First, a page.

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Jackson Or Ann Arbor

Jackson Or Ann Arbor image
Parent Issue
Public Domain
OCR Text

Toledo, Feb. 25, 1864. Editor Commercial : I desire to add my testimony in favor of the suggestion made by a correspondent in your issue of the 24th. in regard to tho plan of bringing tho Michigan Central Eailroad into thia city from Ann Arbor, instead of Jackson. Taking for granted what seems undeniable, viz : that the Michigan Central will derive much greater benefits from connectiona at Toledo, than it can ever hope for at Detroit - even supposing that the bridge is built, then it also seems to me that Ann Arbor presenta many advantages as a point of connection over Jackson. Lot us considor these in order: Jackson is distant from Toledo about 75 miles ; tho proposed Eoad could hardly be built for less than f 30,000 per mile. This would give for the bare construction the aum of two and a quarter millions. If we add to this the cost of equipping the Eoad, building depots, station houses, of obtaining an entrance into thia city, with depot grounda. and other nocessary adjuncts, tho total cost will not fall far short of three inillion dollars. As Eailroad projectors havo discovered by this time, such a sum is not among tho readily obtainable things, especially for a new Eoad, which has to be built in direct competition with one already running and not earning very largo dividends. But littlo hope can bo ontertained of receiving any assistanco from tho country through which the proposed Eoad passes, since its wants are measurably supplied by the Eoad already in existence. On the other hand, tho route from Ann Arbor here is but little ovor half as long ; the Eoad-bed is graded and rcady for the rails the entire distance, with four miles not actually ironed, leaving but 38 miles to be completed. The entire cost of putting tho Road in running order is estimated at half a million dollars, or about onesixth of the amount required to build the proposed Eoad from Jackson. In raising such a sum the Ann Arbor Eoad would have many advantages aside from its comparativo smallness. A large amount would be taken by the citizens along the route, who are anxious for a Eoad to give them access to market, in which respect they are badly off at present. Tho Eoad bed is free of any debt or incumbrance, and is in excellent shapo to offer to foreign capitalists as security for bonds to pay for tho iron and rolling stock. - Ifc can also bo shown to capitalists that thero is an assuranco of a remunerativo local business, such as cannot be had on the other route. The distances between Aun Arbor and Detroit, and Ann Arbor and this place are so nearly equal that the difference, some four miles or so, is hardly worth taking into account; and should this connection once be established, shippers along the line of the Michigan Central and its feeders would have no hesitation in choosing this route, as here they would have the choice of four great trunk lines to the East, a variety of markets, and no danger of delays from blockade ; while at Detroit they would have but two trunk lines, leading to but one market, and the liability of blockado imminent at all times. The advantages of the Ann Arbor routo to the Michigan Central are sufficiently obvious. The policy of every Eailroad is to secure the longest, possible carriage of freight over its lino and leave as little possible to the connecting Eoad. By the Ann Arbor route, the Central will have all the mileage, exoept the very small f raction of 38 miles from Ann Arbor to Detroit. This in a line 284 miles in length, is an exceedingly small pro rata. Jackson is 76 miles fiom Detroit, but as the volume of the Eoad's business increases in a geometrioal proportion as it nears Detroit, that city is relatively three or four times as far off, and it is much more of an object to secure the hauling past Jackson. than it is to that city. Yours,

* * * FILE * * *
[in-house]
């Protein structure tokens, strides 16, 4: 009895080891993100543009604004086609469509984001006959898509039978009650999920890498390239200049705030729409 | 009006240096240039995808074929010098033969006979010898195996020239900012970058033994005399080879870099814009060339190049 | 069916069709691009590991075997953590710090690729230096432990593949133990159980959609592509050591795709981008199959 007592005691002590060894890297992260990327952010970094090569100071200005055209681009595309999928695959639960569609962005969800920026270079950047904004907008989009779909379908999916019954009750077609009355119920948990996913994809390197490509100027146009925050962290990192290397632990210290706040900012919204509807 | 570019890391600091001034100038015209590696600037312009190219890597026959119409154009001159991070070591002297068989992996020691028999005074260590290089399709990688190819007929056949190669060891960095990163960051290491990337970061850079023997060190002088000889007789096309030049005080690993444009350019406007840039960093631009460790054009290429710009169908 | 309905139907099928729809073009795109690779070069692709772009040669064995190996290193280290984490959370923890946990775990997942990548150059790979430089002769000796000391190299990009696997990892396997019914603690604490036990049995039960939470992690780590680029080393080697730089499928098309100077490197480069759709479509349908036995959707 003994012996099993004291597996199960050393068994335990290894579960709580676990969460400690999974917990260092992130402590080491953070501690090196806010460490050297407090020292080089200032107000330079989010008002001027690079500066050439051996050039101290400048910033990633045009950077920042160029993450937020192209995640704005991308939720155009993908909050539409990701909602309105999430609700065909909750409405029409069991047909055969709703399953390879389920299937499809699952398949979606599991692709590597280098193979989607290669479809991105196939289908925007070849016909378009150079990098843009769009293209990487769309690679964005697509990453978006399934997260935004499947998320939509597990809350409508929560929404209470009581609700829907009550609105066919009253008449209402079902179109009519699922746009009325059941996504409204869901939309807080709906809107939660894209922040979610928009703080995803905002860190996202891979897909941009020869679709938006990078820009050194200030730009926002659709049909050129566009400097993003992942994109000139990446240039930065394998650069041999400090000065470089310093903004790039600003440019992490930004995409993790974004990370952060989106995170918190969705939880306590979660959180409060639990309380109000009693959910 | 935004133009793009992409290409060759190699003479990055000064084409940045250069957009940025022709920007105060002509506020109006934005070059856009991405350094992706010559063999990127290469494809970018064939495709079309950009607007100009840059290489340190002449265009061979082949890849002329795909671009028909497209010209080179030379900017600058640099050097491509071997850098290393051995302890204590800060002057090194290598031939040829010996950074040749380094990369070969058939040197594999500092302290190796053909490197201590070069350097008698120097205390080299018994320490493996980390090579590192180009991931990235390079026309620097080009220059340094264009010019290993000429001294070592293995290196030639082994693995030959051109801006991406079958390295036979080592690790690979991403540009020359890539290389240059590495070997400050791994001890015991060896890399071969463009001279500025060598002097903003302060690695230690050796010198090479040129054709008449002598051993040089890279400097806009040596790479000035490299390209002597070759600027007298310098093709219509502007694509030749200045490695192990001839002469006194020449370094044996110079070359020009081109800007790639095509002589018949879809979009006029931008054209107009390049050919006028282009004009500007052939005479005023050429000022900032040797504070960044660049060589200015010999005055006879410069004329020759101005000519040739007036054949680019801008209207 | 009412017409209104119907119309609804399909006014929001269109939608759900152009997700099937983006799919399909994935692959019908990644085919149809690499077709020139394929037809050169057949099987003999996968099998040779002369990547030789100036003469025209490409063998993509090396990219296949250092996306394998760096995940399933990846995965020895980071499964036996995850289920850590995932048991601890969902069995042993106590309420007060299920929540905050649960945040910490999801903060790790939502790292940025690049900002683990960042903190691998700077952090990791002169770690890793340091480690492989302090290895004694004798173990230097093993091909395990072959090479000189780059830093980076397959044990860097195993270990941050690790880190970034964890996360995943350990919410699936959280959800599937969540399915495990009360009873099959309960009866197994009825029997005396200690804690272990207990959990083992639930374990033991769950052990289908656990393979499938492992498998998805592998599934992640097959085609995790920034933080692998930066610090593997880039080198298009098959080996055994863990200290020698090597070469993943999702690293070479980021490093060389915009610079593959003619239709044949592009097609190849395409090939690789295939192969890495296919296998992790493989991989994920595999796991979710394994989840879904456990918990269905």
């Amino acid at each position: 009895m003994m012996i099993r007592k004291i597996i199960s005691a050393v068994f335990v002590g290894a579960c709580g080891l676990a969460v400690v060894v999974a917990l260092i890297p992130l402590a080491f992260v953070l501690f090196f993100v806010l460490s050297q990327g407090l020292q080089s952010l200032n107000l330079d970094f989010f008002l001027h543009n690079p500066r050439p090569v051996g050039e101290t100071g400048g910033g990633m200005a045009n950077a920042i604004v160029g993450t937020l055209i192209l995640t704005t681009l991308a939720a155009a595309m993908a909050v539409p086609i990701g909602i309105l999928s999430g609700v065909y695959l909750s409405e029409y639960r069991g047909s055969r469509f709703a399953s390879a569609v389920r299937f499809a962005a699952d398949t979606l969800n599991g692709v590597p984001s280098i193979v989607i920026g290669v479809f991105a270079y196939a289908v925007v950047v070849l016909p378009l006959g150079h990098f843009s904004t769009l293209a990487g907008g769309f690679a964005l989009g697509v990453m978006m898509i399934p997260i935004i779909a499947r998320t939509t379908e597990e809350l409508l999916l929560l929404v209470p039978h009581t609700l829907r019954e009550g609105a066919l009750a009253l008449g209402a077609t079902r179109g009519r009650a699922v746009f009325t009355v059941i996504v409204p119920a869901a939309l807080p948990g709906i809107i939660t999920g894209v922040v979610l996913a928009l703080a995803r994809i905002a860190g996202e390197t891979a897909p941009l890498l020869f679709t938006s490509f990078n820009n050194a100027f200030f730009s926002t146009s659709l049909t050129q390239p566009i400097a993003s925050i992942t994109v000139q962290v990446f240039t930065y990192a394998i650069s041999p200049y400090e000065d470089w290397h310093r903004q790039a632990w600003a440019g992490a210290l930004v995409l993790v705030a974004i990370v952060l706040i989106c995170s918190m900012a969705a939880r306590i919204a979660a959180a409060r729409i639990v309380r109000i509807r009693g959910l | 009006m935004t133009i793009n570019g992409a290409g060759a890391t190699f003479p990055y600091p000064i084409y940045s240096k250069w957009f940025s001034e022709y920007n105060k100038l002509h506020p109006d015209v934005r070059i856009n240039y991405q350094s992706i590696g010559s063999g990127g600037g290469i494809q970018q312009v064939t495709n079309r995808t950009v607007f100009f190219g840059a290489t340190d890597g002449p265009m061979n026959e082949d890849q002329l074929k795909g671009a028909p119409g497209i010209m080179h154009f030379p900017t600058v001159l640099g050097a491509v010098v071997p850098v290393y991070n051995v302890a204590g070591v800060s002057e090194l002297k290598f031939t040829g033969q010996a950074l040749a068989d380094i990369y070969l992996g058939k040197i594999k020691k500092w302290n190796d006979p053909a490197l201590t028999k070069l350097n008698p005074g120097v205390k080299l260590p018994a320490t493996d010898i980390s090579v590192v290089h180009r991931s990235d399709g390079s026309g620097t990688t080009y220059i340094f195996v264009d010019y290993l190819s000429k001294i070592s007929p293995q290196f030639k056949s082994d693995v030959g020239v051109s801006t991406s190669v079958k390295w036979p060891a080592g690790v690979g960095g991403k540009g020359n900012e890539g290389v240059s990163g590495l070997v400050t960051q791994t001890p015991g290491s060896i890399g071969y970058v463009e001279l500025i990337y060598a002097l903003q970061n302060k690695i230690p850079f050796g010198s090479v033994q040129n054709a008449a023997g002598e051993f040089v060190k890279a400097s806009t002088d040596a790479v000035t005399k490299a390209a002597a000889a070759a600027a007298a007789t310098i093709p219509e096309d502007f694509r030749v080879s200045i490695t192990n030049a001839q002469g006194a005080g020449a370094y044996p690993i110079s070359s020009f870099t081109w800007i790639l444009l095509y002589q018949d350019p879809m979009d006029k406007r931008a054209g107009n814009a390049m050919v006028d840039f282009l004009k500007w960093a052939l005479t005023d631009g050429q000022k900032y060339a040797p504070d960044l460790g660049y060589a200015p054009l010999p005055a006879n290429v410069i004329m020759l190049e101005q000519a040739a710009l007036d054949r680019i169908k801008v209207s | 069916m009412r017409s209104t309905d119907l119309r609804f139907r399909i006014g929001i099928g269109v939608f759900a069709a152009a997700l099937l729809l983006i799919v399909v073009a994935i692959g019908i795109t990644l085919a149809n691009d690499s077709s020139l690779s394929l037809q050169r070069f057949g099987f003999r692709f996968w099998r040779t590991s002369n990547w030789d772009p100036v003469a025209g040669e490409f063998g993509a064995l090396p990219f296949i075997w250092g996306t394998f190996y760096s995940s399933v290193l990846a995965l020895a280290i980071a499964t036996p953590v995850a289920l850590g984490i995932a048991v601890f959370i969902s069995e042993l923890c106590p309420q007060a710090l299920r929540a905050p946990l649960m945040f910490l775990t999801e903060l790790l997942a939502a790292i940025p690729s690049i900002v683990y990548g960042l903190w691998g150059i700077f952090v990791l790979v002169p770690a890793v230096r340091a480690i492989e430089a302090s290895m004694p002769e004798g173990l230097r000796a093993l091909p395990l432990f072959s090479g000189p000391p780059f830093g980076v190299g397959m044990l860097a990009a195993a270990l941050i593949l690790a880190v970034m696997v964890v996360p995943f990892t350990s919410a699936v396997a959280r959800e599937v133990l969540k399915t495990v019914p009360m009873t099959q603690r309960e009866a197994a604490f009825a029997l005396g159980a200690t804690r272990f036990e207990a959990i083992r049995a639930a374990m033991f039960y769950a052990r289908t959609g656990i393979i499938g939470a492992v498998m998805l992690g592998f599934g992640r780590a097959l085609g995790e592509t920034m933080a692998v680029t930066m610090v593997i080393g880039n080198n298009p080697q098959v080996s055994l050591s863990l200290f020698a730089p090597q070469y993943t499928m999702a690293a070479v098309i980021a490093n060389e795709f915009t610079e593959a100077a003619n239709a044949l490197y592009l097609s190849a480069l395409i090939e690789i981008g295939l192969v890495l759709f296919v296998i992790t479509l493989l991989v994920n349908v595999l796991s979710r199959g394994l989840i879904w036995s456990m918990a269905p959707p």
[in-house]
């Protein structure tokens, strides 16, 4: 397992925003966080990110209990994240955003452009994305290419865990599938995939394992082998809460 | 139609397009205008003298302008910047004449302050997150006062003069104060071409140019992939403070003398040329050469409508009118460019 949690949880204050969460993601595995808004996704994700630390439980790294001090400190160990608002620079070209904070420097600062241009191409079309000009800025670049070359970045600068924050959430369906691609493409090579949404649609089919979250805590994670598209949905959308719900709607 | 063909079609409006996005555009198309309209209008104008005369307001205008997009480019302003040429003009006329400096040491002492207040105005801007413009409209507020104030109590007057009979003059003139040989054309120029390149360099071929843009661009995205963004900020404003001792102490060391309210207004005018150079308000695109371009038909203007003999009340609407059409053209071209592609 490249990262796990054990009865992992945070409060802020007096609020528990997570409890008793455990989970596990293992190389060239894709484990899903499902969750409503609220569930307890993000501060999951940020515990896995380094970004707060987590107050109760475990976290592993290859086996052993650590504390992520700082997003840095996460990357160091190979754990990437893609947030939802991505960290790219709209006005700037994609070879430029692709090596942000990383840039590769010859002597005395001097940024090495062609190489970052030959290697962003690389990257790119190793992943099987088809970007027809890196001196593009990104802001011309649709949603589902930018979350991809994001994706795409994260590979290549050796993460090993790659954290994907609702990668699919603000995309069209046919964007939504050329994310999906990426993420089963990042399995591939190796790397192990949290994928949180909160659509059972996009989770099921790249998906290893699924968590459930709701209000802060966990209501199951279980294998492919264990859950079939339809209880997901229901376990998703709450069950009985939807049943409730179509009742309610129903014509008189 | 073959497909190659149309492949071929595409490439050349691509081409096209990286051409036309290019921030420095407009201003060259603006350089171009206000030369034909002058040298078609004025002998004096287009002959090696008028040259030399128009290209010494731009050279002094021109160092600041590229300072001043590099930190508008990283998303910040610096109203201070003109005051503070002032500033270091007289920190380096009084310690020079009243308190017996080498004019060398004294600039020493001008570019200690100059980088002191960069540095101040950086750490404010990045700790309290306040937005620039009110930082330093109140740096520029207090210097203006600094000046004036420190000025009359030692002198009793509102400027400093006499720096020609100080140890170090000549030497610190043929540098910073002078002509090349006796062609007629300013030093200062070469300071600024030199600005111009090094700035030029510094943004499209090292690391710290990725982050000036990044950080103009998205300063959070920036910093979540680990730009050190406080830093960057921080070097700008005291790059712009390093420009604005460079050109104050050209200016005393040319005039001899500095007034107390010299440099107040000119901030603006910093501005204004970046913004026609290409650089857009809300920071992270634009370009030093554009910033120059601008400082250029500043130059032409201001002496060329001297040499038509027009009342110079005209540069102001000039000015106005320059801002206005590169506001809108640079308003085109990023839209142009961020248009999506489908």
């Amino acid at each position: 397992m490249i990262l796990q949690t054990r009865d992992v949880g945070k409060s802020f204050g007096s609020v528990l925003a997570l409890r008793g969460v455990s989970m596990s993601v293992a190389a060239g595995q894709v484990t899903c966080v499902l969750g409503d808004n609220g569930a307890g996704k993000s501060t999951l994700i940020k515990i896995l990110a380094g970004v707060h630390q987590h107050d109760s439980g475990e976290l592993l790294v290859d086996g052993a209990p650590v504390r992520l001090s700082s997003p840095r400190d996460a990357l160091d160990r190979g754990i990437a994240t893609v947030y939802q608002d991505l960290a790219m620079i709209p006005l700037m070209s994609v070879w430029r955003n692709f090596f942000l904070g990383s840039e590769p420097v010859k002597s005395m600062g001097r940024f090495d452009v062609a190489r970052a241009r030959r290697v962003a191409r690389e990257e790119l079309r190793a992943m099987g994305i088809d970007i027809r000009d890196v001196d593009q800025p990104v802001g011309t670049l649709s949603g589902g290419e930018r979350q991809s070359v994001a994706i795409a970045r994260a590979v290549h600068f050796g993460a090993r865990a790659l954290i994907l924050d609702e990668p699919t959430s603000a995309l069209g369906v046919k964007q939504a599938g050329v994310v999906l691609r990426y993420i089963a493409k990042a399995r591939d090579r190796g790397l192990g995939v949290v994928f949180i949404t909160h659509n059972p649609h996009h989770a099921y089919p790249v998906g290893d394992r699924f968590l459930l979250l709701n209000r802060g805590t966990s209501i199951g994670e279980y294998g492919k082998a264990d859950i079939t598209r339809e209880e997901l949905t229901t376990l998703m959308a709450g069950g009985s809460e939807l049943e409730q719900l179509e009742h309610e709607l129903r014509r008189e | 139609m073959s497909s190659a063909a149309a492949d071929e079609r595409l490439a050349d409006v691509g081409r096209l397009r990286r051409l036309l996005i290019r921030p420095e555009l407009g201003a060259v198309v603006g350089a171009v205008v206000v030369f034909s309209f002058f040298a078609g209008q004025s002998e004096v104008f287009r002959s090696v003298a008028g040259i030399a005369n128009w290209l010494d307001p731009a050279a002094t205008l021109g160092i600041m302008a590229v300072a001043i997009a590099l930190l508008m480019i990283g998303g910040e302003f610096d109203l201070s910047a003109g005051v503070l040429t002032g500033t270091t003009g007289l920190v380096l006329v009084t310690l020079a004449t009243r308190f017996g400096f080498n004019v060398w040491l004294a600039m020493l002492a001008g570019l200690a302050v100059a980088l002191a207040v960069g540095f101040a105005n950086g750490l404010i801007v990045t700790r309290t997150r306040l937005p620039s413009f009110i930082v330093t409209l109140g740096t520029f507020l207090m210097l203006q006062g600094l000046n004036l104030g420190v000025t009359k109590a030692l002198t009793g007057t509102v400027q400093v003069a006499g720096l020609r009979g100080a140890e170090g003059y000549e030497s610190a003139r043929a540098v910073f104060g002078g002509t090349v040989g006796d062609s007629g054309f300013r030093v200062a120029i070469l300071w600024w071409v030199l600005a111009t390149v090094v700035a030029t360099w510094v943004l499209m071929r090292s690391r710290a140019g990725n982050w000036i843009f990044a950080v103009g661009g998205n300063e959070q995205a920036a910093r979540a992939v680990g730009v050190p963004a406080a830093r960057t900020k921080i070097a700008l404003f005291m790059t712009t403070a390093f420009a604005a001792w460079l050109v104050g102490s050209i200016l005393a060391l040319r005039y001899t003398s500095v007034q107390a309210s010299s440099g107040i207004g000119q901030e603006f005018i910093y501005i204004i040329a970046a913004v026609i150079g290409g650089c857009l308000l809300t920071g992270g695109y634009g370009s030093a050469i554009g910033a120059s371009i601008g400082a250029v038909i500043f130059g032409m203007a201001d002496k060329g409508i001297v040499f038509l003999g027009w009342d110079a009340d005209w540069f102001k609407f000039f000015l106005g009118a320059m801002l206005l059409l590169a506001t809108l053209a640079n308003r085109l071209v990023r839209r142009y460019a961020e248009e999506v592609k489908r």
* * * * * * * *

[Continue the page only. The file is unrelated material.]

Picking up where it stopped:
Old News
Michigan Argus